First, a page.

as i agree with the overall sentiment that ultimately, rule of law regarding the President is ultimately shaped by a political judgment rather than a strictly legal one, i'll cover this part, which is not quite as germane to the rest of the conversation.

    Trump is too popular with the base, the GOP's hold on the House is a lot stronger than media likes to portray and its the Dems in trouble in the Senate as far as seats to defend goes.
    I think Jones (D-AL) just demonstrated the limits of the first, and there's enough evidence with the recent special elections/VA/etc to prove the second is not quite right, and now it's a toss-up on the third, even with the terrible map for Dems in '18.

    i'll be happy to do another butter cookie bet, regarding Dem control of the House. for that matter, i'll bet on the Dem control of the Senate, as I figure it'll be a wash if I lose this bet and win the House one.
    There is a cult of ignorance in the United States, and there has always been. The strain of anti-intellectualism has been a constant thread winding its way through our political and cultural life, nurtured by the false notion that democracy means that "My ignorance is just as good as your knowledge."- Isaac Asimov

  4. #64
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    Quote Originally Posted by WABs_OOE View Post
    That is the most stupid thing you ever said, especially coming from you who claimed to be part of the diplomatic service. How often do diplomats abused diplomatic immunity?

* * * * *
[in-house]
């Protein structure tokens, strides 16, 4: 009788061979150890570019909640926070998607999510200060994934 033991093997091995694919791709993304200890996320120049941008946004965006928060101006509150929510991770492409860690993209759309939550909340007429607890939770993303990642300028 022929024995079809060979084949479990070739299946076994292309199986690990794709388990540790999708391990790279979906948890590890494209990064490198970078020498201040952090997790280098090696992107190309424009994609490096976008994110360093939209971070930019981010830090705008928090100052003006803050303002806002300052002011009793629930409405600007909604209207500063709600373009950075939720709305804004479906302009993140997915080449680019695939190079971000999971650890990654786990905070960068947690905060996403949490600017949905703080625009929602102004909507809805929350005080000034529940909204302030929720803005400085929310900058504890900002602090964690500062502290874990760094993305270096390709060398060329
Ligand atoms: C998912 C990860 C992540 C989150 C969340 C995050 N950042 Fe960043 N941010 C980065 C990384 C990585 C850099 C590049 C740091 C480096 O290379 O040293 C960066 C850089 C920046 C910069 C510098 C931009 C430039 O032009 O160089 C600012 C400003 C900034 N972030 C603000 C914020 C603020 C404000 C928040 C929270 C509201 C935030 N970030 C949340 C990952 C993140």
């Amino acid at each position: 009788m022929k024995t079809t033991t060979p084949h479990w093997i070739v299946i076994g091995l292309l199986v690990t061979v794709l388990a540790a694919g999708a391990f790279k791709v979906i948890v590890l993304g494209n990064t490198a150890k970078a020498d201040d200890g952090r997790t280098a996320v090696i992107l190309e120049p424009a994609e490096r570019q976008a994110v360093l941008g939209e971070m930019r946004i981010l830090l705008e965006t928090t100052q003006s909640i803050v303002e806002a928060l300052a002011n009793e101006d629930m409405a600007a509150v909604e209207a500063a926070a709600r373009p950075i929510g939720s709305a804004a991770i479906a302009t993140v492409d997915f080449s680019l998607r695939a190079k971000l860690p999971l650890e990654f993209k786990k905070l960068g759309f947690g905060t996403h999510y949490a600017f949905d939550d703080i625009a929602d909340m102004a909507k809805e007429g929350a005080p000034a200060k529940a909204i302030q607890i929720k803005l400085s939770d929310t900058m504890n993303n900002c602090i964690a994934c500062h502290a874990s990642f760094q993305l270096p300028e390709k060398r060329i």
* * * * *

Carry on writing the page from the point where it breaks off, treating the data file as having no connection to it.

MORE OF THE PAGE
Rarely in my experience. Most are not spies and the protocols on the privacy of diplomatic baggage are agreed. Diplomats work on in an Embassy which is sovereign territory of the country they come from and so there they are not subject to the laws of the country in which the Embassy is based. Nor are they citizens of that country and have no right to vote or anything in it. They are therefore - and for many other reasons - given special status. I agree though it gets a bit much when they refuse to pay parking tickets etc...

    Quote Originally Posted by WABs_OOE View Post
    Edward VIII. Criminal Negligence if not outright Treason.
    Actually about the Head of the English Church marry a divorced woman does not amount to treason.
    Last edited by snapper; 14 Dec 17, at 19:10.

  5. #65
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    Quote Originally Posted by snapper View Post
    Rarely in my experience. Most are not spies and the protocols on the privacy of diplomatic baggage are agreed. Diplomats work on in an Embassy which is sovereign territory of the country they come from and so there they are not subject to the laws of the country in which the Embassy is based. Nor are they citizens of that country and have no right to vote or anything in it. They are therefore - and for many other reasons - given special status. I agree though it gets a bit much when they refuse to pay parking tickets etc...